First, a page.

Category: Ministry (page 1 of 6)

The Essential Church Podcast

We’re really excited to announce the launch of what we’re calling the “Essential Church Podcast.” For years now I’ve been wanting to create a platform to talk regularly and openly about all of the massive, important issues that local church ministry leaders face on a daily basis—things like worship, preaching, creating a discipleship culture, ministry to our communities, and much more.

Well, now we’ve got one: The Essential Church Podcast. Each week we’ll be sitting down with ministry leaders both inside and outside of New Life to talk about what we’re learning about church life and leadership. We’re doing this NOT as “experts”, but as fellow practitioners in the ongoing kingdom effort that is the local church. Our desire is that your own ministries will be helped and strengthened through it.

We hope you’ll listen in each week. You can follow us on Twitter (@essentialchurch) and subscribe to the podcast on iTunes (look up “Essential Church Podcast”). You can also go to our website: www.TheEssential.church where we’ll post episodes, show notes, and all kinds of other cool resources.

If you find any of our conversations helpful, please share them around the web and/or leave a good review for us on iTunes. It will help more leaders just like you find our podcast.

And of course, if you have any suggestions about topics you’d like for us to cover or people you’d like for us to interview, please let us know!

Can’t wait to share this with you.

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The Praying Church

Recently, I sat down with Pastor David Perkins, who oversees the prayer movement here at New Life, to talk about the practical steps churches can take to create life giving prayer meetings. We talk about planning the meeting, leading the meeting and empowering others to take ownership of these prayer gatherings.

Click here to watch the video.

What have you learned that works well at prayer meetings? Leave your comments below.

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Does Jesus Need Us to “Take a Stand for Him”?

When they hurled their insults at him, he did not retaliate; when he suffered, he made no threats. Instead, he entrusted himself to him who judges justly. 1 Peter 2:23 NIV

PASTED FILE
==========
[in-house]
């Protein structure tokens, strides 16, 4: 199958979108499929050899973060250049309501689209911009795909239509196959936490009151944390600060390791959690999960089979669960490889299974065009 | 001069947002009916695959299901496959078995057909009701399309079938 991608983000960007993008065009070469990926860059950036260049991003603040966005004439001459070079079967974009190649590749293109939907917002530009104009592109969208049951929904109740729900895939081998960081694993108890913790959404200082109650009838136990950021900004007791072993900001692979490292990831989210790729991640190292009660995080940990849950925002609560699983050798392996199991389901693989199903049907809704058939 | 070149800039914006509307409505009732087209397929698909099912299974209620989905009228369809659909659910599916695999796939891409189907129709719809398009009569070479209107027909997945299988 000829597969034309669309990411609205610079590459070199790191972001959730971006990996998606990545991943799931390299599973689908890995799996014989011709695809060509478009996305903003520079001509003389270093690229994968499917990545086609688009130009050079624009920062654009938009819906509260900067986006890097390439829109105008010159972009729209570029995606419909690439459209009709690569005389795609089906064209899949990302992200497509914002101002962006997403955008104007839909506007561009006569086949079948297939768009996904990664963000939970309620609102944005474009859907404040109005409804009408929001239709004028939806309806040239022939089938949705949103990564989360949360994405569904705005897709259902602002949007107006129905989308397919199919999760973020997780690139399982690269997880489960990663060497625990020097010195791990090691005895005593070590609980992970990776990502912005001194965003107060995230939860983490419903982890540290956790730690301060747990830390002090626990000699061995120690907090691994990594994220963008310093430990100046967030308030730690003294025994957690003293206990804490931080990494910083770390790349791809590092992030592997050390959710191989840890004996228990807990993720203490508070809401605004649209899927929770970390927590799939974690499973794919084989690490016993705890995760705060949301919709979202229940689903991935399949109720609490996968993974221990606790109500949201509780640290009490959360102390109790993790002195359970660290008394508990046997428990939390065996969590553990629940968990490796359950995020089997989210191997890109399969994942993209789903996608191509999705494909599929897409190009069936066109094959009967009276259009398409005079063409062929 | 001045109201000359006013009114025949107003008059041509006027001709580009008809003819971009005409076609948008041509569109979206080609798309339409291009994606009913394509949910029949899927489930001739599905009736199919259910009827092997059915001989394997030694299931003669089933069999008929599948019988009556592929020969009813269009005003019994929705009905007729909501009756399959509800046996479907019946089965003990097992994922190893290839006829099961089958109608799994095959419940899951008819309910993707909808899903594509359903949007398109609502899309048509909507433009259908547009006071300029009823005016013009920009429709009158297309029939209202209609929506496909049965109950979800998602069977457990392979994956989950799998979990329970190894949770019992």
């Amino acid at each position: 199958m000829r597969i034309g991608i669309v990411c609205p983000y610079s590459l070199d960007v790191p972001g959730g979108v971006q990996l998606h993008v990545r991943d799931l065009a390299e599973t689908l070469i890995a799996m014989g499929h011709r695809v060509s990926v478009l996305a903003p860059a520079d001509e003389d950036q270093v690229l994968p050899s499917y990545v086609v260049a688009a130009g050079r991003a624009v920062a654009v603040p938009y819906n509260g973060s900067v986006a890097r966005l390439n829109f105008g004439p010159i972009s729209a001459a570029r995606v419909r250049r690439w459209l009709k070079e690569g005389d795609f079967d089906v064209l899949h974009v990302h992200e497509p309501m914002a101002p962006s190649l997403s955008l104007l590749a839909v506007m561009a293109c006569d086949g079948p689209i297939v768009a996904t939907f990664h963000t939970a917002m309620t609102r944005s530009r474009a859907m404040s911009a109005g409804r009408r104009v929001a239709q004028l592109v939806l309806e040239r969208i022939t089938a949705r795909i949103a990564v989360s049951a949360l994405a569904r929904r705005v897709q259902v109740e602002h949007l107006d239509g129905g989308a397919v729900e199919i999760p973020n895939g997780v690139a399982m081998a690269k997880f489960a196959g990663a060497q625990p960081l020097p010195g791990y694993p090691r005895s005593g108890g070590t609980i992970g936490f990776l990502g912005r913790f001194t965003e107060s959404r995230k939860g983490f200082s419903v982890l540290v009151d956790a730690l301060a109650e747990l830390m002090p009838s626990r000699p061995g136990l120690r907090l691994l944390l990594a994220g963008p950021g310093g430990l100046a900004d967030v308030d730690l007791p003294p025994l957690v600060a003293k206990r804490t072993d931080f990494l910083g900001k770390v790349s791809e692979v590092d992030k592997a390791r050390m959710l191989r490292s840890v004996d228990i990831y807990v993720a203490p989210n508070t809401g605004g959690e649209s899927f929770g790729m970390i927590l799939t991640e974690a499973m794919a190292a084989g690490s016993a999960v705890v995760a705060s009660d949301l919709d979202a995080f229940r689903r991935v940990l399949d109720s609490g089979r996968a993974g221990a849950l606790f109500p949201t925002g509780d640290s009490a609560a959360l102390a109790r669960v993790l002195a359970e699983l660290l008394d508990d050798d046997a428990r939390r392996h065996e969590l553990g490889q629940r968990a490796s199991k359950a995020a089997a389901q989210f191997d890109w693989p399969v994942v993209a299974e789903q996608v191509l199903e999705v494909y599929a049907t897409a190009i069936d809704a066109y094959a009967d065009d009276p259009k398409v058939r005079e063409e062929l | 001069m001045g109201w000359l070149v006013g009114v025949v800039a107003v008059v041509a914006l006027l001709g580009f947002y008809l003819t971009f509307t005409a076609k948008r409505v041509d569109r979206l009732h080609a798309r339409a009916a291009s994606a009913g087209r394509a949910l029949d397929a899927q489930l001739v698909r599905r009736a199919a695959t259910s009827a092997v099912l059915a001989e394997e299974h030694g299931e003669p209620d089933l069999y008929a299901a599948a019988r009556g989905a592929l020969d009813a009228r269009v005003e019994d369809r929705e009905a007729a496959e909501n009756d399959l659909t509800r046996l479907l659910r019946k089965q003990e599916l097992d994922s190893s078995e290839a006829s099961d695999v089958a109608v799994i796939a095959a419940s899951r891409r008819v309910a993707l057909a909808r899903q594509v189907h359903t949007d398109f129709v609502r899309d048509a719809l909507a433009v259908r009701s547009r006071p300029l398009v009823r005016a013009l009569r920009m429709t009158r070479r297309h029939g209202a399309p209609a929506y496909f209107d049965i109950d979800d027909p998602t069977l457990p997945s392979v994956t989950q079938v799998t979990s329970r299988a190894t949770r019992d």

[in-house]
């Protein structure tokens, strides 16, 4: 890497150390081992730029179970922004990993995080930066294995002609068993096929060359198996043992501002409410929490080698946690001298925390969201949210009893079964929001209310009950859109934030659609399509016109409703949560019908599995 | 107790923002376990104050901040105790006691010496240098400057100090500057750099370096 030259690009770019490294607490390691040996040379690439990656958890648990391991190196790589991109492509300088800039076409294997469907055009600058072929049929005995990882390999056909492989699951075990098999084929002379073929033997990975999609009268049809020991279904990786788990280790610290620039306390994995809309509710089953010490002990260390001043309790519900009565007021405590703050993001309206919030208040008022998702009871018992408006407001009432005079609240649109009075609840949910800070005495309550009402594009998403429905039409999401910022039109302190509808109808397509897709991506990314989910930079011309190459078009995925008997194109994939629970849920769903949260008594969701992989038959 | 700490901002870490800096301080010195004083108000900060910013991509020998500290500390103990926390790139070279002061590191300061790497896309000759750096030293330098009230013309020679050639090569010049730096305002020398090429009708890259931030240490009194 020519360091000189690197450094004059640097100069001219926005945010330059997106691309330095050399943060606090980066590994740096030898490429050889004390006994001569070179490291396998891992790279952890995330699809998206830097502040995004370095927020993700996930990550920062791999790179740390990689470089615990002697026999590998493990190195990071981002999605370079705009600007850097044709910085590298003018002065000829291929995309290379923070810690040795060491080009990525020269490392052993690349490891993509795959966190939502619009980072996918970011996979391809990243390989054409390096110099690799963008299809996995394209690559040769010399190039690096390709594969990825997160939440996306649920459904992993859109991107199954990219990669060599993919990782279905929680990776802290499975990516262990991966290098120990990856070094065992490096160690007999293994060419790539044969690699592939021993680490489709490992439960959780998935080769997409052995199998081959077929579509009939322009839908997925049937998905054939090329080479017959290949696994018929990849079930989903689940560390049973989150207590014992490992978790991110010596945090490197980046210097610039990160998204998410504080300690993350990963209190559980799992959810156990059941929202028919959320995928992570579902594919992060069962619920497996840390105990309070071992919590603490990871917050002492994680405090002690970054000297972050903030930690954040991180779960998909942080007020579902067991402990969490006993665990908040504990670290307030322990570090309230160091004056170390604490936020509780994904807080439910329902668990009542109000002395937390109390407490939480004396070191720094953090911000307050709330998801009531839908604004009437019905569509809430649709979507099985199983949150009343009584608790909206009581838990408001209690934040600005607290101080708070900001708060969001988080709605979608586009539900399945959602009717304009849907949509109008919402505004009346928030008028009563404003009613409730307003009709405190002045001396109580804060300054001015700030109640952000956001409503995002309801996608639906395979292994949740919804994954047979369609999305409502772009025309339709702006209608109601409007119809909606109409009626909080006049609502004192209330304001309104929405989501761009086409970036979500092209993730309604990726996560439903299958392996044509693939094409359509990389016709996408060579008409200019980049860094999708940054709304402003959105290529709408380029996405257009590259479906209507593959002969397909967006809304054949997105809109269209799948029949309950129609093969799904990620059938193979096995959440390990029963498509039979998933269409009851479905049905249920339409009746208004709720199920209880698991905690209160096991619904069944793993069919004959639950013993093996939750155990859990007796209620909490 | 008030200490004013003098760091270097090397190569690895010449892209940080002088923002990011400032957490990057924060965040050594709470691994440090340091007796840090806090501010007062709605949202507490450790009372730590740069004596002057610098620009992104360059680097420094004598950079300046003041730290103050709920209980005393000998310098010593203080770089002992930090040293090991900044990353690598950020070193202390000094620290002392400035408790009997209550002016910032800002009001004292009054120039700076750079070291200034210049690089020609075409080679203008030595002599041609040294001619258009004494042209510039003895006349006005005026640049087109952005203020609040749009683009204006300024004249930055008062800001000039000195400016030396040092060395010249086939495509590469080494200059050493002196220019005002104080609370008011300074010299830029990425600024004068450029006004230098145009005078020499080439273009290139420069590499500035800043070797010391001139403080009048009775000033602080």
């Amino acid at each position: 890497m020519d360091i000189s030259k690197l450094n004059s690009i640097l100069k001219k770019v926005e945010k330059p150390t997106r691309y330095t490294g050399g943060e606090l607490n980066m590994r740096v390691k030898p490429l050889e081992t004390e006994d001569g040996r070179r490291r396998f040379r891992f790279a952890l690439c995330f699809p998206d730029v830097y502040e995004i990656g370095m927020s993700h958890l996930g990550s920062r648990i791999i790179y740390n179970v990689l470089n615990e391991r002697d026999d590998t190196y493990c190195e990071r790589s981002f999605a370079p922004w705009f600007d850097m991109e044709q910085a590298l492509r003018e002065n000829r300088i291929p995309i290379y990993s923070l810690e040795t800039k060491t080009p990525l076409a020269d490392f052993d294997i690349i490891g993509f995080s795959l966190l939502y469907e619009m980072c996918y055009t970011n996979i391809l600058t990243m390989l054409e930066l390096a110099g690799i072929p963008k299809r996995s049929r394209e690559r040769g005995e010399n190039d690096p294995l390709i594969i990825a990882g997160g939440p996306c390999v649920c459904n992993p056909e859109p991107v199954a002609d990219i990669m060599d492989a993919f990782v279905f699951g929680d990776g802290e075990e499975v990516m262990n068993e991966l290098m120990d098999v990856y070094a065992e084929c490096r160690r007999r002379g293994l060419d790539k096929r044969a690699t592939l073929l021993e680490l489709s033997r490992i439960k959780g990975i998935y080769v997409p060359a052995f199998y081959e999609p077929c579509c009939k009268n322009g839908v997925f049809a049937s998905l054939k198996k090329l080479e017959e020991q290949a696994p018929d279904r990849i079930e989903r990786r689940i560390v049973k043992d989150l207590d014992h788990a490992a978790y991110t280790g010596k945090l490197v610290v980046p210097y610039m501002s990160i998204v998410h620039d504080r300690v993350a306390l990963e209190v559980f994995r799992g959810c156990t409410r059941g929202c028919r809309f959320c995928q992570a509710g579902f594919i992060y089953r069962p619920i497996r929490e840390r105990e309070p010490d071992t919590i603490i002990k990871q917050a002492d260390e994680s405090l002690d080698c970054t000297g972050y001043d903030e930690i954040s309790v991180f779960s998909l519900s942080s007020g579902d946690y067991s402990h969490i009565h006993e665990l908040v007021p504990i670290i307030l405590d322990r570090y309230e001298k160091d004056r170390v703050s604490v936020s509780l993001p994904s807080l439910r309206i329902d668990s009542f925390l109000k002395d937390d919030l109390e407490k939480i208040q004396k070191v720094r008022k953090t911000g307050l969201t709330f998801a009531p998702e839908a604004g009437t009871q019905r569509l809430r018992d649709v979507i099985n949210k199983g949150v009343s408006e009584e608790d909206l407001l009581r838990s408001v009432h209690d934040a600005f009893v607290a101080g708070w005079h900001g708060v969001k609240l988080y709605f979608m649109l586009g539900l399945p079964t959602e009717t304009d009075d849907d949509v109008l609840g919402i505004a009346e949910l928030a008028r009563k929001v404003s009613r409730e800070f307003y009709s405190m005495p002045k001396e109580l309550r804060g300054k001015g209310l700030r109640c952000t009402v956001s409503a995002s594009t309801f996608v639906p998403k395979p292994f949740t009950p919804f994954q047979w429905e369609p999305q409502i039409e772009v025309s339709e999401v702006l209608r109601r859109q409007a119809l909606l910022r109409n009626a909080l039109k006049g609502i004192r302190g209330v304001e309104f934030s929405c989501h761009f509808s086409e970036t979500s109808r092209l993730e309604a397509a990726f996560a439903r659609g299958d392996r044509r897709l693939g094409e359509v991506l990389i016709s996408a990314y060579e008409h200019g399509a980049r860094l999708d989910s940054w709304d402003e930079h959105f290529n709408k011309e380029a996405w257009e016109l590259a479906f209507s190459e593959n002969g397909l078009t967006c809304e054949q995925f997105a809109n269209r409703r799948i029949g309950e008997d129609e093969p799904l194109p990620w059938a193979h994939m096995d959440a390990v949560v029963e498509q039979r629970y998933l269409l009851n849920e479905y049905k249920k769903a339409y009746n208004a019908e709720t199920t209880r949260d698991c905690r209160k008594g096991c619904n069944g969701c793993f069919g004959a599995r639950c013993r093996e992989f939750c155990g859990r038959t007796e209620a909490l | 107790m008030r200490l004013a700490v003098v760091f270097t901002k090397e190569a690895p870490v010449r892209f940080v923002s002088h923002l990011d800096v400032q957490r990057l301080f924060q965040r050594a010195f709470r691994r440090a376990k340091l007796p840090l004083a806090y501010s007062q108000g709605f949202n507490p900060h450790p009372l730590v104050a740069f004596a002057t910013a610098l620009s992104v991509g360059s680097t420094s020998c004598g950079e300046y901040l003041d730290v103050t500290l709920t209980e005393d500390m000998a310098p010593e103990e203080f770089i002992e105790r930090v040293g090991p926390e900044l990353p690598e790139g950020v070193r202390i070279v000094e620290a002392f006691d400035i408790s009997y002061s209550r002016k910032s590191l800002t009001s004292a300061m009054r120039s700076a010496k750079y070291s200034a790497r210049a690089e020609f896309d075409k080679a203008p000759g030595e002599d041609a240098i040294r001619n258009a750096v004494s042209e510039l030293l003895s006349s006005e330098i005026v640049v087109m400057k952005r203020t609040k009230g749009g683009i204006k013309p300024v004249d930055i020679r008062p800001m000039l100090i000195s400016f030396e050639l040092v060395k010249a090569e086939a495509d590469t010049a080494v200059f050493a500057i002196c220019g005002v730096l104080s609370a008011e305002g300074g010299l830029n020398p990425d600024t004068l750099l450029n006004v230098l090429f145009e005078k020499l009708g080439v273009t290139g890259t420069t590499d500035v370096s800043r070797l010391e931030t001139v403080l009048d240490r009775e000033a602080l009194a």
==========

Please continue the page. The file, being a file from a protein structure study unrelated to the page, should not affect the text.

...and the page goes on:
It occurred to me today while speaking about Christ on the cross, that he never once asked his followers to defend him or attempt some rescue. I’m guessing if he did not need defending that fateful Friday, he probably does not need our defense today. I am certain Jesus would much rather us follow him than defend him.

Heaven and its advancing kingdom are not under threat of siege or hostile takeover. Each generation has moments when it seems the world is about to suffocate the teachings of Jesus, but the light of truth always overcomes darkness. We are not the first Christ-following generation that has faced tough and complex questions about sexuality, marriage and violence. We will not be the last.

Yes, we should preach and teach the Scriptures and proclaim the coming kingdom of Christ. We should repent and teach others to live lives that are honoring to God, but the reality of Jesus, the fully human and fully Divine savior of the world, will survive and thrive despite any secular debate or scrutiny.

Historically, the church that humbly follows Jesus by loving each other and serving others has flourished and multiplied, while those who felt the need to perpetually protest were swept away by public cynicism. We have the same choice today. I choose love and serving. It was the radical new way of living that Jesus showed us on that bloody cross. He could have called for an angelic rescue and maybe a few generations would have retold that story.